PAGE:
I'd say take a look at the little sister's character first, and see how well optimized it is in respect to the other characters.  If she's frustrated that her character is feeling weak compared to the others, maybe it is because she is a little bit.  As a DM, I like to help new players build characters that are mechanically decent, if only to keep some balance between my newbies and my char-opping munchkins.

If she's only been around for a session or two, maybe you can keep most of the backstory, but retcon her as a different class and/or race more to her satisfaction?  Or, if it is legitimately just a night where the dice gods didn't smile upon her, maybe she will be luckier next time and appreciate the character more.

Forcing someone to stick with a character they don't want to play isn't going to be fun for either of you.  You may have to change the story around a bit.
If role balance is that important, you could be a little more generous with the healing potions and encourage others to multiclass in leader classes so the party at least has some dabblers in leading.
Also, I think we have to recognize that not all players like to play the leader, and not all parties are as appreciative of the leader as they should be.  I remember one game where the other members of my party were complaining about my character because I wasn't dishing out enough damage.  Of course, they failed to take into account all the times I healed them.  Also, sometimes it can become a chore to simply be a back-rank healbot for a guy who gets to run up and slash away at the bad guys.
DM advice: 1. Do a Session Zero. 2. Start With Action. 3. Always say "Yes" to player ideas. 4. Don't build railroads. 5. Make success, failure, and middling rolls interesting. Player advice: 1. Don't be a dick. 2. Build off each other, don't block each other. 3. You're supposed to be a badass. Act like it. Take risks. My poorly updated blog:
Well, as far as 'unbalanced' goes, that's not an issue at all.  You don't need each role represented.  Players should be allowed to play whatever they like on that front.

Since your friend's character is staying, you still have access to all the plotlines you did before, just with only one PC closely associated with it instead of 2.

What you *could* do is 'demote' the little sister's first character to a Companion Character, then let her play whatever she likes.  Then you can remove the character at a time better suited to your plot needs (or not, as you wish).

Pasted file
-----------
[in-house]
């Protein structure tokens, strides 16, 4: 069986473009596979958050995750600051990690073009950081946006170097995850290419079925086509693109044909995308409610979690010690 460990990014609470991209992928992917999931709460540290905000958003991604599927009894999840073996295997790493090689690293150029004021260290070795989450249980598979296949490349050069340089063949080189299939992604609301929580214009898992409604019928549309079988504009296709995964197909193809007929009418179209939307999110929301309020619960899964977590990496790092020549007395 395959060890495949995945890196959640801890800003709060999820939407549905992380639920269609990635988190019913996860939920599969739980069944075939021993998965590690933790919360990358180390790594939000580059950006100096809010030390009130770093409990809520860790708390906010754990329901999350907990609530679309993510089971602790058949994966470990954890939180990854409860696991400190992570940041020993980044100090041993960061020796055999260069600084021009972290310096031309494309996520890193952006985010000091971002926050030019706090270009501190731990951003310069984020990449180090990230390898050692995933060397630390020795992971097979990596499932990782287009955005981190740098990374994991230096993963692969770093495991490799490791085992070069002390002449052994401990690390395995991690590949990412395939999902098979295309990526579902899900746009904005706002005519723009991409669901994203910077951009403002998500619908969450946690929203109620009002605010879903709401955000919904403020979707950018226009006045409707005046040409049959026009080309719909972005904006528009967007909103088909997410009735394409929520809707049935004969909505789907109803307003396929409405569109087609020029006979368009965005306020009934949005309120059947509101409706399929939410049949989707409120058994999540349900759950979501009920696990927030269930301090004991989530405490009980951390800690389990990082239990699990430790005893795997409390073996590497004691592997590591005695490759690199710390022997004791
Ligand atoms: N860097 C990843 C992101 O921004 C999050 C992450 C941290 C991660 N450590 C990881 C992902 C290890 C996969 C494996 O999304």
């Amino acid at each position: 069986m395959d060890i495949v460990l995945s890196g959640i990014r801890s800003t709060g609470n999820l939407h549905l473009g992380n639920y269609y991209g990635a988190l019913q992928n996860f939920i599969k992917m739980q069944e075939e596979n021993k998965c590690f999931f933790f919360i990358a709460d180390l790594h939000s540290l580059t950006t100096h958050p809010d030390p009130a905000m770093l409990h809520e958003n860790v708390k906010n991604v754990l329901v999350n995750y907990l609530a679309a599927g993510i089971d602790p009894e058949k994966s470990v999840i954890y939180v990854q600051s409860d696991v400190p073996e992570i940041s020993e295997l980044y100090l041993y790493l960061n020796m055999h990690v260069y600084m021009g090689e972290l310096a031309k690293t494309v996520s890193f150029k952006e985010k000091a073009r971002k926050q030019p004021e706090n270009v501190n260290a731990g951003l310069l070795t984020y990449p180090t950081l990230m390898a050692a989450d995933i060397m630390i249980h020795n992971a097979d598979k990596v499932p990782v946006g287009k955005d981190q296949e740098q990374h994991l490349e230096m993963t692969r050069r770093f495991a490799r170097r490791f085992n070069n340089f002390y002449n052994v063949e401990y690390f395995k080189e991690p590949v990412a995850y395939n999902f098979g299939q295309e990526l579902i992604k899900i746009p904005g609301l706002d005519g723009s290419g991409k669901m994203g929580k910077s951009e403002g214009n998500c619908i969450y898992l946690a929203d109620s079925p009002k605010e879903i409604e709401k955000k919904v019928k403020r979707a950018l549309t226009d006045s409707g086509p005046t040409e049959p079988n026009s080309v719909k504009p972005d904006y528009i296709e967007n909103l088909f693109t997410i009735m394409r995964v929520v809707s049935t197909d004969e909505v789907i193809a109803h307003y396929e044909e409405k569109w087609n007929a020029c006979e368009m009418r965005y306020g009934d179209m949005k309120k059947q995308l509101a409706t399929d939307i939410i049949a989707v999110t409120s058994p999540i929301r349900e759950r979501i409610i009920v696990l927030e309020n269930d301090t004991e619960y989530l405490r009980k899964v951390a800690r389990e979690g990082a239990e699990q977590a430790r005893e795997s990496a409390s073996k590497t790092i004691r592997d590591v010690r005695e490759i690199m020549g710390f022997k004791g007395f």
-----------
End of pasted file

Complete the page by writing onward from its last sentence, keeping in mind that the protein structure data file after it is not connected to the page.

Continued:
Another day, another three or four entries to my Ignore List.
How old is Little Sister? You might want to adjust your expectations of stability and maturity, to avoid a repeat surprise.

But in general, what everyone else has said. Look for a way to say yes.

National Novel Writing Month's website has tips for what to do when your story is stuck. One of them is "Unexpectedly kill a major character". (It's obvious that the Disney Princess and the Dashing Hero now fall in love and get married and that's the end of a rather cliche'd short story... oops, this is supposed to be a novel... the Dashing Hero accidentally dashes in front of an arrow and now the Disney Princess must go back to the old witch ... quickly find another Dashing Hero ... find a farm that needs a pig-herder ... get to the castle on her own ... become a Dashing Hero herself.)

So if you can't proceed without her character, turn it into a Companion Character and look for a chance to kill it without disrupting your story more than you can deal with.
"The world does not work the way you have been taught it does. We are not real as such; we exist within The Story. Unfortunately for you, you have inherited a condition from your mother known as Primary Protagonist Syndrome, which means The Story is interested in you. It will find you, and if you are not ready for the narrative strands it will throw at you..." - from Footloose